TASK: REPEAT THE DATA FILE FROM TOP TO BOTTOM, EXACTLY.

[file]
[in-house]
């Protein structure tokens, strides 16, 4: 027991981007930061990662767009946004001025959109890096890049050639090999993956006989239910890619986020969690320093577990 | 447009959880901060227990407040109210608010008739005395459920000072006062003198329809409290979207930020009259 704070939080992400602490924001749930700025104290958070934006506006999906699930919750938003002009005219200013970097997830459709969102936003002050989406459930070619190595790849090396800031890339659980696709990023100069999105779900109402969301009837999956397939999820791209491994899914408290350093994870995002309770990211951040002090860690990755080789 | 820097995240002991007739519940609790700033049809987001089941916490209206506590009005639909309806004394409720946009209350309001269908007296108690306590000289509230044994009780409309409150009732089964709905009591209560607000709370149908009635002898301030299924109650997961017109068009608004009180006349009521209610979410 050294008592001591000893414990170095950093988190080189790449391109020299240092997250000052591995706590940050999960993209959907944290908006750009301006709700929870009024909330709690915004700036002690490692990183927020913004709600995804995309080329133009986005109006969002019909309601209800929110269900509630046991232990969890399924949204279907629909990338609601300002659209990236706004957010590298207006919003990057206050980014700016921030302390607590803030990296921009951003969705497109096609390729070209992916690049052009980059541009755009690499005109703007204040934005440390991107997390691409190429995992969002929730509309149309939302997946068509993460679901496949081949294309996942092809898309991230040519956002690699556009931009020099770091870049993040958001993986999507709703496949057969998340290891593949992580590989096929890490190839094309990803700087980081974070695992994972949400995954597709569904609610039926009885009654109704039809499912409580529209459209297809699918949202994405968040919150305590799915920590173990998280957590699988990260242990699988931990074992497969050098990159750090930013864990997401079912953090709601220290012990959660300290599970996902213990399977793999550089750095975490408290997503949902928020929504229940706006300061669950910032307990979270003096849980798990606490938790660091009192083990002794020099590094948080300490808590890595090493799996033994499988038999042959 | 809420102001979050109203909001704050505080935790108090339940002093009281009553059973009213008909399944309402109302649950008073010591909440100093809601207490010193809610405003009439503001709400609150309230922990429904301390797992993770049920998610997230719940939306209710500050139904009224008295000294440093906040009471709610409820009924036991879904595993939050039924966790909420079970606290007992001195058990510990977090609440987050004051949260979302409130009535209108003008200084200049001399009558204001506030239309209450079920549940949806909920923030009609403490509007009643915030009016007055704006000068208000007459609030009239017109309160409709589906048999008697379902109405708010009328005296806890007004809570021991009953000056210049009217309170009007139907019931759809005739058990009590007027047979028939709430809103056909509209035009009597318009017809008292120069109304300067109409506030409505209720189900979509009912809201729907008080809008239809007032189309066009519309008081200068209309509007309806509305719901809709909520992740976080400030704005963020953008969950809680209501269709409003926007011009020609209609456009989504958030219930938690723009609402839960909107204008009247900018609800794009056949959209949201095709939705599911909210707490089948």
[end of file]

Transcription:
[in-house]
């Protein structure tokens, strides 16, 4: 027991981007930061990662767009946004001025959109890096890049050639090999993956006989239910890619986020969690320093577990 | 447009959880901060227990407040109210608010008739005395459920000072006062003198329809409290979207930020009259 704070939080992400602490924001749930700025104290958070934006506006999906699930919750938003002009005219200013970097997830459709969102936003002050989406459930070619190595790849090396800031890339659980696709990023100069999105779900109402969301009837999956397939999820791209491994899914408290350093994870995002309770990211951040002090860690990755080789 | 820097995240002991007739519940609790700033049809987001089941916490209206506590009005639909309806004394409720946009209350309001269908007296108690306590000289509230044994009780409309409150009732089964709905009591209560607000709370149908009635002898301030299924109650997961017109068009608004009180006349009521209610979410 050294008592001591000893414990170095950093988190080189790449391109020299240092997250000052591995706590940050999960993209959907944290908006750009301006709700929870009024909330709690915004700036002690490692990183927020913004709600995804995309080329133009986005109006969002019909309601209800929110269900509630046991232990969890399924949204279907629909990338609601300002659209990236706004957010590298207006919003990057206050980014700016921030302390607590803030990296921009951003969705497109096609390729070209992916690049052009980059541009755009690499005109703007204040934005440390991107997390691409190429995992969002929730509309149309939302997946068509993460679901496949081949294309996942092809898309991230040519956002690699556009931009020099770091870049993040958001993986999507709703496949057969998340290891593949992580590989096929890490190839094309990803700087980081974070695992994972949400995954597709569904609610039926009885009654109704039809499912409580529209459209297809699918949202994405968040919150305590799915920590173990998280957590699988990260242990699988931990074992497969050098990159750090930013864990997401079912953090709601220290012990959660300290599970996902213990399977793999550089750095975490408290997503949902928020929504229940706006300061669950910032307990979270003096849980798990606490938790660091009192083990002794020099590094948080300490808590890595090493799996033994499988038999042959 | 809420102001979050109203909001704050505080935790108090339940002093009281009553059973009213008909399944309402109302649950008073010591909440100093809601207490010193809610405003009439503001709400609150309230922990429904301390797992993770049920998610997230719940939306209710500050139904009224008295000294440093906040009471709610409820009924036991879904595993939050039924966790909420079970606290007992001195058990510990977090609440987050004051949260979302409130009535209108003008200084200049001399009558204001506030239309209450079920549940949806909920923030009609403490509007009643915030009016007055704006000068208000007459609030009239017109309160409709589906048999008697379902109405708010009328005296806890007004809570021991009953000056210049009217309170009007139907019931759809005739058990009590007027047979028939709430809103056909509209035009009597318009017809008292120069109304300067109409506030409505209720189900979509009912809201729907008080809008239809007032189309066009519309008081200068209309509007309806509305719901809709909520992740976080400030704005963020953008969950809680209501269709409003926007011009020609209609456009989504958030219930938690723009609402839960909107204008009247900018609800794009056949959209949201095709939705599911909210707490089948």